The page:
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* Posts by Destroy All Monsters

9426 posts • joined 3 Jun 2008

From Russia with no love: Prez Putin dubs Ed Snowden 'unwanted gift'

Destroy All Monsters
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He he he he

http://knowyourmeme.com/memes/sweating-towel-guy

...and, giving the Prez of the Diposition Matrix the peace prize "hasty and ill-conceived"? Falling-down-stairs retarded while Orwell looks on, rather.

Oh well, Kissinger got one, too.

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Pwn all the Androids, part II: Flaw in Java, hidden Trojan

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Headmaster

Not Java then, more like Dalvik VM.

Although .jar files are also .zip files, so there may be some as yet to be discovered sideeffects on a JVM, too.

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The IT crowd: Fiercely loyal geeks or 'inflexible, budget-padding' creeps?

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Paris Hilton

Re: No, No,Thrice No

You seem to be complaining about Security clampdowns (that have not been taken in discussion with management), not about IT as such.

Maybe the fault is with management, not with IT? Maybe one wanted to prevent the fail train to stop at the door of IT while the other people where not taking responsibilites and were out golfing?

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Linux 3.11 to be known as 'Linux for Workgroups'

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It still wants its shrubbery.

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Unmasked: Euro ISPs raided in downloads strangle probe

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Headmaster

Re: wtf

Now take a deep breath, put down Ayn Rand for a second and think about what is happening here.

A) Something happens, there is a backdrop, which El Reg does not explain.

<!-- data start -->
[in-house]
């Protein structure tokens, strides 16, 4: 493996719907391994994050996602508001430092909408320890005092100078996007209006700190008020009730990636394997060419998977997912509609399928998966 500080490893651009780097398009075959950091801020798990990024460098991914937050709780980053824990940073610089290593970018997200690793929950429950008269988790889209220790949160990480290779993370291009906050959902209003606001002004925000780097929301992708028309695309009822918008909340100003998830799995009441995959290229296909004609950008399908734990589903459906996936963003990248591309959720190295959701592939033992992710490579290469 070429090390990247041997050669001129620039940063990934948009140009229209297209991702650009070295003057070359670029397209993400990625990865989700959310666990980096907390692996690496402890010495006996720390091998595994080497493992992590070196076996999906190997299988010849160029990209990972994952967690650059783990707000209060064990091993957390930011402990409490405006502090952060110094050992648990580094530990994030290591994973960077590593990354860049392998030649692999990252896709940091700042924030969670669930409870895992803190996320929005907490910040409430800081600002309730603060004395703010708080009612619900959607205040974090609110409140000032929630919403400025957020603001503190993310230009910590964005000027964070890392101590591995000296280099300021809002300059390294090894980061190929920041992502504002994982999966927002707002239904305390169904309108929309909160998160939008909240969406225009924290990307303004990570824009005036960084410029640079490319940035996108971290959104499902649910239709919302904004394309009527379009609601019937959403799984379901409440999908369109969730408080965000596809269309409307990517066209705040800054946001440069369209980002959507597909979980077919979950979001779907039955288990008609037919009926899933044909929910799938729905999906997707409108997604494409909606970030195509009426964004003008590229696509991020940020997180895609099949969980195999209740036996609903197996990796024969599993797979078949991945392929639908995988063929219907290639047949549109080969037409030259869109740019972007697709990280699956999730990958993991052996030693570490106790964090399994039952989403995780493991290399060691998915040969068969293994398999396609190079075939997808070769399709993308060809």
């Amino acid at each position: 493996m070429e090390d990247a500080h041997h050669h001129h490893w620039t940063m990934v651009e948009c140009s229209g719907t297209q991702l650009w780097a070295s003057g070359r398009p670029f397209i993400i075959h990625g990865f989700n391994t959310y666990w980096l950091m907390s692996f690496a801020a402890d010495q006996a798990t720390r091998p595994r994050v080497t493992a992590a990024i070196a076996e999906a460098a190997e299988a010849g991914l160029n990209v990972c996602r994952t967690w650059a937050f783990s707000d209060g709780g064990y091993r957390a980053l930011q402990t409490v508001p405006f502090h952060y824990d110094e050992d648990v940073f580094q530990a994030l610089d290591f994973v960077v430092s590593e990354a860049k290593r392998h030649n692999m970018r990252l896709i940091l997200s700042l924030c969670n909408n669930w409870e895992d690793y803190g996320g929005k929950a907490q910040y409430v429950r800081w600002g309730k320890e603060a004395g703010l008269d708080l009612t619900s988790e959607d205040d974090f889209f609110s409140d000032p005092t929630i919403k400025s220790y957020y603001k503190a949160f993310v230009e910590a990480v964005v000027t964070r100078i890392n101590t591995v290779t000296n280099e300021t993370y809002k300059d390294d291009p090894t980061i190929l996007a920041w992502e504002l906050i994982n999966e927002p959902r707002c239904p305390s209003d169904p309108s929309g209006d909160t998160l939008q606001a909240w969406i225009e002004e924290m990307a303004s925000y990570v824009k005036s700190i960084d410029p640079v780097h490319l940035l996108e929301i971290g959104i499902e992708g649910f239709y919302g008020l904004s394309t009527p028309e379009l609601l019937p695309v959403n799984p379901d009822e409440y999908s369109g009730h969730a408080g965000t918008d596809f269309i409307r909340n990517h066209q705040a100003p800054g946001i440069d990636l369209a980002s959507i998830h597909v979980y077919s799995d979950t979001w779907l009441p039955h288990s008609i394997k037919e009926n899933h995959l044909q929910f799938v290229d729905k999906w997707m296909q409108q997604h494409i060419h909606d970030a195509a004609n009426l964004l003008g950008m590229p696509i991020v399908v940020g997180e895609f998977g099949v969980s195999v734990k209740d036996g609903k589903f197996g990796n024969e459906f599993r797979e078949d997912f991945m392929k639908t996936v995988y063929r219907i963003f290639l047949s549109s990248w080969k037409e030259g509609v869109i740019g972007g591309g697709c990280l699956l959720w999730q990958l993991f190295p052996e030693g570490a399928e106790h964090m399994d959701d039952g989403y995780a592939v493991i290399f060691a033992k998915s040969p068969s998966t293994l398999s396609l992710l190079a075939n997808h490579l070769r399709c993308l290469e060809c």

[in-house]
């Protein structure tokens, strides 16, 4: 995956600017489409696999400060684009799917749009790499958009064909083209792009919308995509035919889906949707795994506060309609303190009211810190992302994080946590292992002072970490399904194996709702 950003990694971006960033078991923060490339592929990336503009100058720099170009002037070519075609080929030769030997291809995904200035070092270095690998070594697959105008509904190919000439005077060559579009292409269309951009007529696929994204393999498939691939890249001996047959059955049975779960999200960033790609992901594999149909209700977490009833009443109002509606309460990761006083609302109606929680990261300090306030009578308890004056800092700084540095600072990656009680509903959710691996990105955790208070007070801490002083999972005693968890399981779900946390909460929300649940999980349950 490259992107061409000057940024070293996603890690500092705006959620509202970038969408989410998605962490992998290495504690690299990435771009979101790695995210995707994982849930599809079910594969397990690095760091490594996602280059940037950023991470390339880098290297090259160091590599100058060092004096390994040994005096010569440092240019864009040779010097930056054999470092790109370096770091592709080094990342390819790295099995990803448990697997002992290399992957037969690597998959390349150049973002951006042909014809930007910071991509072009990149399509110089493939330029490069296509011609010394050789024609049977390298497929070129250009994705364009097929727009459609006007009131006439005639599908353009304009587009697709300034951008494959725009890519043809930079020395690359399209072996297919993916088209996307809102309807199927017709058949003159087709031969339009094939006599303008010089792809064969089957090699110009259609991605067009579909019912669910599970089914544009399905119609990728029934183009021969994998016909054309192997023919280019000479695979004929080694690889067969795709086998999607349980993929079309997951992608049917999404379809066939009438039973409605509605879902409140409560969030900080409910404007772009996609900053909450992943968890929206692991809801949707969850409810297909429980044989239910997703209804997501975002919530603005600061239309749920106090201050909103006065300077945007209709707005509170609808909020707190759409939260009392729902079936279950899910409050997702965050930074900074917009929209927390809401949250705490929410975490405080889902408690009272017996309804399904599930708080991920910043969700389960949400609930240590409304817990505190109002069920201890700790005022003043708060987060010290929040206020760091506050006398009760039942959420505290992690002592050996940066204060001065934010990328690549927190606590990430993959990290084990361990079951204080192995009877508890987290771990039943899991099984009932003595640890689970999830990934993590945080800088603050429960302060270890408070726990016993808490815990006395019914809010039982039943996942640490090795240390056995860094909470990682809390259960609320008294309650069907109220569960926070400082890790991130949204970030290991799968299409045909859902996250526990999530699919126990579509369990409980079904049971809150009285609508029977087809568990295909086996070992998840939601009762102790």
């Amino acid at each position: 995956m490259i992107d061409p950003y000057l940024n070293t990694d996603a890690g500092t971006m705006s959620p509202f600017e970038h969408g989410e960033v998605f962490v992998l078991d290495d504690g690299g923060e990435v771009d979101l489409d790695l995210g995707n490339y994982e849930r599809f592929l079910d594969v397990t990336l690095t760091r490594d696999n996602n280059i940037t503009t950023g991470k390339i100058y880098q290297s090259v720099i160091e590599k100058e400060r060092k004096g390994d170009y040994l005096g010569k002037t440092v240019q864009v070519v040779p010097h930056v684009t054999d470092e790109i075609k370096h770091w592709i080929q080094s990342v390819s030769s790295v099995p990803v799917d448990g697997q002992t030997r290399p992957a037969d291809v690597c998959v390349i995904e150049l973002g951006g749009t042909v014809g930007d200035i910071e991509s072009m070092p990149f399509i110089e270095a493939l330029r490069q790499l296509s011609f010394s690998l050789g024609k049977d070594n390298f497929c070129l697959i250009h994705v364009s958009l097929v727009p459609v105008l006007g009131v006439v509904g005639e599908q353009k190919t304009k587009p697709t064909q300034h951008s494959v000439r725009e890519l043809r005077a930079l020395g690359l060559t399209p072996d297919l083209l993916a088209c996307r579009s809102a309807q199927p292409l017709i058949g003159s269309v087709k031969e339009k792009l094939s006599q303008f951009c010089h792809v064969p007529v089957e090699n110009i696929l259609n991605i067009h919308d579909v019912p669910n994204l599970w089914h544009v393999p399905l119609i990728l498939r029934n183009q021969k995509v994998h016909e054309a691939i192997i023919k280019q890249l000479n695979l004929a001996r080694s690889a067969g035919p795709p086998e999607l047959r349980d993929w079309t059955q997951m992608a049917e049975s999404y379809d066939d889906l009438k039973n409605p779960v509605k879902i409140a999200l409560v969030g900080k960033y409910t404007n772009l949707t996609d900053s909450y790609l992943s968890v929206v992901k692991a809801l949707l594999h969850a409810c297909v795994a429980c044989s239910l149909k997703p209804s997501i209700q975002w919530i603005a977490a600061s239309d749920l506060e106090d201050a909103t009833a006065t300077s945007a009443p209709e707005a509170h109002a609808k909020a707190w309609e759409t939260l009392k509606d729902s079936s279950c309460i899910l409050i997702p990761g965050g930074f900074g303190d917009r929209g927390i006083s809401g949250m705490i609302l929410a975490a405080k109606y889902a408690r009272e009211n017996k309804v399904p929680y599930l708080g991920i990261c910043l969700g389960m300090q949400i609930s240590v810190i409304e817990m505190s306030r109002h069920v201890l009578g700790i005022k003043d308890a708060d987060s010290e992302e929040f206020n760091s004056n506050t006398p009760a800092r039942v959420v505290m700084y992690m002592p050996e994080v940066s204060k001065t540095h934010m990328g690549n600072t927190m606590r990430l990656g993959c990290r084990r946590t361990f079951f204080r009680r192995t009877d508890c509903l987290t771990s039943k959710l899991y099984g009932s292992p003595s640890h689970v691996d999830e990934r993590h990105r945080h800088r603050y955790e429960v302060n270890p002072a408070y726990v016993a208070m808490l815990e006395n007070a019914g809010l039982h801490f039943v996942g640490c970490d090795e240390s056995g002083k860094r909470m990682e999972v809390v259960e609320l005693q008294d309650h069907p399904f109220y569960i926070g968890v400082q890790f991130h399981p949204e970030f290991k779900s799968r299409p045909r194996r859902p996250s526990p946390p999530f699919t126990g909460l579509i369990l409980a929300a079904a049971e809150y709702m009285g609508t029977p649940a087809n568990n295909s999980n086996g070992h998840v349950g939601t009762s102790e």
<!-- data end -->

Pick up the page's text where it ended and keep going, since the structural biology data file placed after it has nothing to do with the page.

B) Cogent: Upgrade your interconnects! (This presumably means more money to Cogent)

C) ISP: No, we won't (They leave their customers with sucky service but need to pay less to Cogent)

D) Cogent: Then we will have to drop traffic, idiots!!

E) I don't know what...

F) ATLAS SHRUGS!!!111!!

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Explicit shots: China's gorgeous flop-tastic Tianhe-2 supercomputer

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Paris Hilton

I wonder whether the performance stats and benchmarks on the Xeon Phi are a bit dodgy, too, like those mobile x86-vs-ARM stats of recently?

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Amazon button leaked user traffic

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Mushroom

Re: Why do people install these things?

More to the point, what does Amazon think it is doing?

Report back to Alexa or anywhere else? WHY!

This should cost at least a 20000 grand of fine.

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Chinese police probe iPhone user's death by electrocution

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Trollface

Re: Skimpy article

This is El Reg, a free-factor zone! Enter at your own risk!

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Trollface

Re: +1 for dodgy electrical wiring.

Yeah. but did you mistake the fuse boards for an iPhone?

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Cubesats to go interplanetary with tiny plasma drives

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Where does the energy for plasma generation come from?

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Boeing batteries back under spotlight as 787 burns at Heathrow

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Headmaster

Re: Comets and bean-counters

But these are all interpretations with perfect hindsight.

When looking into the future, things are not at all clear and clear-cut.

Several engineers will queue at the door and say that there is a problem with this and that.

Sure there is. But what do? Maybe make a bad call. Maybe launch the Shuttle. Maybe leave it on pad. Maybe fix this nagging problem with the foam coming off. Maybe not. Maybe the risk analysis is good and you will just be unlucky.

If things go wrong, finger-pointing and the blame game will start. Then the prepared engineer has a copy of his "letter to management" in the drawer that he wrote two years ago...

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Thumb Down

Re: Theory

Bullshit. Are you implying your Graupner model stuff LiPo shit is the the same as the one in planes? Next you will be telling me that avionics is built on Windows.

> disinclined to do too many safety studies